The Next Hobby Lobby: Get Ready to Hear So Much More About Birth Control Mandates

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July 8, 2014

Eden Foods/FacebookEden Foods is an organic food business that's been operating out of Michigan since the 1960s. Eden's president and sole shareholder, Michael Potter, is anti-GMO, pro-macrobiotic diet, and believes in "full transparency–complete disclosure of ingredients and all handling" for Eden's products, which include things like mung beans, buckwheat noodles, plum vinegar, and dried sea vegetables. As a longtime Eden Foods consumer, I don't think it's unfair to describe the company as exactly what conservatives would dream up if they were parodying an organic foods brand. 


MORE ARTICLES BY Elizabeth Nolan Brown

Well, except for one thing: Potter is a Roman Catholic who says certain forms of birth control are abortion. And his lawsuit challenging the Health and Human Services (HHS) contraception mandate is one of three that the U.S. Supreme Court has ordered to be reviewed in wake of its June 30 decision in Burwell v. Hobby Lobby, the controversial case concerning birth control and an employer's responsibility to provide health insurance that covers it. The Christian owners of corporate craft chain Hobby Lobby had said doing so violated their religious beliefs and the Supreme Court agreed, holding that requiring a closely-held company to provide the coverage was not "the least restrictive means" of accomplishing the government's goal (increasing insurance coverage for contraception) and therefore stood in violation of the Religious Freedom Restoration Act (RFRA) of 1993.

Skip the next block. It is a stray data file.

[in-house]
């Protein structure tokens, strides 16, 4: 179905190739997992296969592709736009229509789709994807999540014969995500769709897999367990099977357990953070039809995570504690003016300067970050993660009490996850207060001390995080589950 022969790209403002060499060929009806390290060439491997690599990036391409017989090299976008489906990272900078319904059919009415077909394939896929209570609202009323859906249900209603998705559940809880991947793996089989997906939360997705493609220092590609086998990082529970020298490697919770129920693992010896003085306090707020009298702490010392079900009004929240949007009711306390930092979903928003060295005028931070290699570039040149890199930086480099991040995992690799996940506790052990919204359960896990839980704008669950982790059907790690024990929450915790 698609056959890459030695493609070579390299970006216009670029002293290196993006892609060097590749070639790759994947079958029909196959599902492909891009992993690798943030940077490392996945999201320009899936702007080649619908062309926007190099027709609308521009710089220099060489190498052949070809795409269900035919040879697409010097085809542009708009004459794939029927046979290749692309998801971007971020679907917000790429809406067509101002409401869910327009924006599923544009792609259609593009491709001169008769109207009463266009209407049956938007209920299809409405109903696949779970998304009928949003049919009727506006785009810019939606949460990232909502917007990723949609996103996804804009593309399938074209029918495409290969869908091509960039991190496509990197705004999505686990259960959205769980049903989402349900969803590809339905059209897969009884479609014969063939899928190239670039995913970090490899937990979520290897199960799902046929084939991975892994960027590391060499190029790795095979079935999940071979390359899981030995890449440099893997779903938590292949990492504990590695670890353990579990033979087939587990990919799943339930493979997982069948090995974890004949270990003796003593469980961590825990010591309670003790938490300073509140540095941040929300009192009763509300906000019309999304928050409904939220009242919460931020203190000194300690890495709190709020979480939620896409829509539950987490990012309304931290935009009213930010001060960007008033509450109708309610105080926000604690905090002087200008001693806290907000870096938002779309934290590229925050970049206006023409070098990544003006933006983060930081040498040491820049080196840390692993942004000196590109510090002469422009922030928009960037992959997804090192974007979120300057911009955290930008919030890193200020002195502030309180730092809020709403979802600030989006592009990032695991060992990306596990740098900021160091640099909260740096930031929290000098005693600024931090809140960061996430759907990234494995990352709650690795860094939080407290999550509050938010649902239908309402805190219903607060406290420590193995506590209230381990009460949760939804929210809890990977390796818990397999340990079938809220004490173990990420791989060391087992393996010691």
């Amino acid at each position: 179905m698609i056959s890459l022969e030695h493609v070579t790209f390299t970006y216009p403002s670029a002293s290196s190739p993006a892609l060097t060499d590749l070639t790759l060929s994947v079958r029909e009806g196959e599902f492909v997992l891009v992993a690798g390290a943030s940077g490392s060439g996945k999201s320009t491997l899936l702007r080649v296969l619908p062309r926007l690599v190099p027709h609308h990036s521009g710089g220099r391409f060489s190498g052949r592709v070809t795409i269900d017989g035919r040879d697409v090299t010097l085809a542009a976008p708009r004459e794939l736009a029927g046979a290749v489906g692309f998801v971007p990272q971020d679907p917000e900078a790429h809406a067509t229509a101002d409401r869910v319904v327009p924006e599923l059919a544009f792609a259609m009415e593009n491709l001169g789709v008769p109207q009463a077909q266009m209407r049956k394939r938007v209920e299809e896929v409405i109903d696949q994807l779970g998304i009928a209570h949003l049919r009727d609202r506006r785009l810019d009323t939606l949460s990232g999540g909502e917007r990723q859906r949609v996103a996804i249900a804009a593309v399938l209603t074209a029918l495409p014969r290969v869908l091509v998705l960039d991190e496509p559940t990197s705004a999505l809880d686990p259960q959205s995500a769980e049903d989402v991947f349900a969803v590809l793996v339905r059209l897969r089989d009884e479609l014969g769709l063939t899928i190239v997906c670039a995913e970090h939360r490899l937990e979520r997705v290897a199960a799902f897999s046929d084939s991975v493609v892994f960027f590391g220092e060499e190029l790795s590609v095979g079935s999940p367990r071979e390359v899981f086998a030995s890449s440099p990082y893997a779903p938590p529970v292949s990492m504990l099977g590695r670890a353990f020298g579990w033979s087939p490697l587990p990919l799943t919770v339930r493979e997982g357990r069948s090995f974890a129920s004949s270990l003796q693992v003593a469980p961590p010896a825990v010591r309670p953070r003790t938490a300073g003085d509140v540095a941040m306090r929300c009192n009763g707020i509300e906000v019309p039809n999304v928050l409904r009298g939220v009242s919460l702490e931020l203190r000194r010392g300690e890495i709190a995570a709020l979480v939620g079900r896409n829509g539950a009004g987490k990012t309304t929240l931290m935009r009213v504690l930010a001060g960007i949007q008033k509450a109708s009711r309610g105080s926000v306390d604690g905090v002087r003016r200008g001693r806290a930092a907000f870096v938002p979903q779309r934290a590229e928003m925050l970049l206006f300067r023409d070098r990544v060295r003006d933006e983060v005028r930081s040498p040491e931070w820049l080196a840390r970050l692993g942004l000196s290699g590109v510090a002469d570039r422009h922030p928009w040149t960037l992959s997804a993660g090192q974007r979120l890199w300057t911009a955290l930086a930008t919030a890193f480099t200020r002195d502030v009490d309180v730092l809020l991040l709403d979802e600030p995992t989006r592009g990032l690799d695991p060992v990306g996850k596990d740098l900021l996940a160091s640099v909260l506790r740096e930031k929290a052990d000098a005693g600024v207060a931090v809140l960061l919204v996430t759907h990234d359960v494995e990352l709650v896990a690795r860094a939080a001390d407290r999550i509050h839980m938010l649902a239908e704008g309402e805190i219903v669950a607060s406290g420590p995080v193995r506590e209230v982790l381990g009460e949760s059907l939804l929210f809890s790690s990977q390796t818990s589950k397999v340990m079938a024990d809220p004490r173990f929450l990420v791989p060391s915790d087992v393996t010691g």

Following the Hobby Lobby ruling, the Court ordered reviews of three similar cases wherein lower courts had rejected companies' requests to be exempted from the mandate: Autocam Corp. v. BurwellEden Foods v. Burwell, and

Gilardi v. Department of Health & Human Services

Autocam is a Michigan-based company that manufactures parts for cars and medical supplies. The Gilardi brothers operate two Ohio food distribution companies. In all three lawsuits, the companies objected to covering all forms of contraception (in the Hobby Lobby case, owners had merely objected to four specific types). The Gilardi case will now go back to the U.S. Court of Appeals for the District of Columbia; Eden and Autocam will bounce back to the 6th Circuit Court of Appeals. 

Of course, these three case are just the tip of the proverbial iceberg. More than four dozen lawsuits against the Obamacare contraception mandate are pending by faith-affiliated charities, colleges, and hospitals, according to the Associated Press. And 49 lawsuits—many of them stayed in anticipation of the Hobby Lobby ruling—are pending from for-profit corporations. (See a full list of them here.)

In October, when the U.S. Supreme Court begins its new term, it is expected to hear a challenge from the University of Notre Dame—a challenge very similar to one from Christian college Wheaton. Unlike Hobby Lobby, Wheaton was eligible for the accommodation for religious nonprofits that HHS had already worked out. Under this workaround, religious employers who object to covering contraception must simply alert the government of their objection and which insurance company they use. Thereafter, the government will make arrangements with insurers to provide birth control coverage for the company's employees (a move which insurance companies seem to have accepted because plans that include contraception coverage wind up less costly to them those that don't).